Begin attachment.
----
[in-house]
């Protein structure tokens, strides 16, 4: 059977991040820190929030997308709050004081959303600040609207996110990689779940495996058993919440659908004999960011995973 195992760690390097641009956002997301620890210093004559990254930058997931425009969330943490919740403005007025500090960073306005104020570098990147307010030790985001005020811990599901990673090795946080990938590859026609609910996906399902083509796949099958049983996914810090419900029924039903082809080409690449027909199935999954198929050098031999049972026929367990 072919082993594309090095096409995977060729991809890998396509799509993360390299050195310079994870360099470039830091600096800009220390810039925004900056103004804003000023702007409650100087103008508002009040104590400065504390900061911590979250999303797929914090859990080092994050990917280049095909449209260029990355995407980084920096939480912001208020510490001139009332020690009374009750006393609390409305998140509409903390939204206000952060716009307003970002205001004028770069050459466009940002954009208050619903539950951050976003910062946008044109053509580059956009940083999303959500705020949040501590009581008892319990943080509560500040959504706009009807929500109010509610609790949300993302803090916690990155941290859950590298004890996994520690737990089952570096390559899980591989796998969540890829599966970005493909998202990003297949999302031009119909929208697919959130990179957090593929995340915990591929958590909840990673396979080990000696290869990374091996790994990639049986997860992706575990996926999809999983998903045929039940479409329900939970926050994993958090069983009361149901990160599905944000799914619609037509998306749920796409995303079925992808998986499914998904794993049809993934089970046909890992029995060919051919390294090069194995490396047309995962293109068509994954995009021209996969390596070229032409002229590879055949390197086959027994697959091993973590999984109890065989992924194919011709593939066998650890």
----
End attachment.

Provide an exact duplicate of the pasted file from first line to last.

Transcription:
[in-house]
């Protein structure tokens, strides 16, 4: 059977991040820190929030997308709050004081959303600040609207996110990689779940495996058993919440659908004999960011995973 195992760690390097641009956002997301620890210093004559990254930058997931425009969330943490919740403005007025500090960073306005104020570098990147307010030790985001005020811990599901990673090795946080990938590859026609609910996906399902083509796949099958049983996914810090419900029924039903082809080409690449027909199935999954198929050098031999049972026929367990 072919082993594309090095096409995977060729991809890998396509799509993360390299050195310079994870360099470039830091600096800009220390810039925004900056103004804003000023702007409650100087103008508002009040104590400065504390900061911590979250999303797929914090859990080092994050990917280049095909449209260029990355995407980084920096939480912001208020510490001139009332020690009374009750006393609390409305998140509409903390939204206000952060716009307003970002205001004028770069050459466009940002954009208050619903539950951050976003910062946008044109053509580059956009940083999303959500705020949040501590009581008892319990943080509560500040959504706009009807929500109010509610609790949300993302803090916690990155941290859950590298004890996994520690737990089952570096390559899980591989796998969540890829599966970005493909998202990003297949999302031009119909929208697919959130990179957090593929995340915990591929958590909840990673396979080990000696290869990374091996790994990639049986997860992706575990996926999809999983998903045929039940479409329900939970926050994993958090069983009361149901990160599905944000799914619609037509998306749920796409995303079925992808998986499914998904794993049809993934089970046909890992029995060919051919390294090069194995490396047309995962293109068509994954995009021209996969390596070229032409002229590879055949390197086959027994697959091993973590999984109890065989992924194919011709593939066998650890």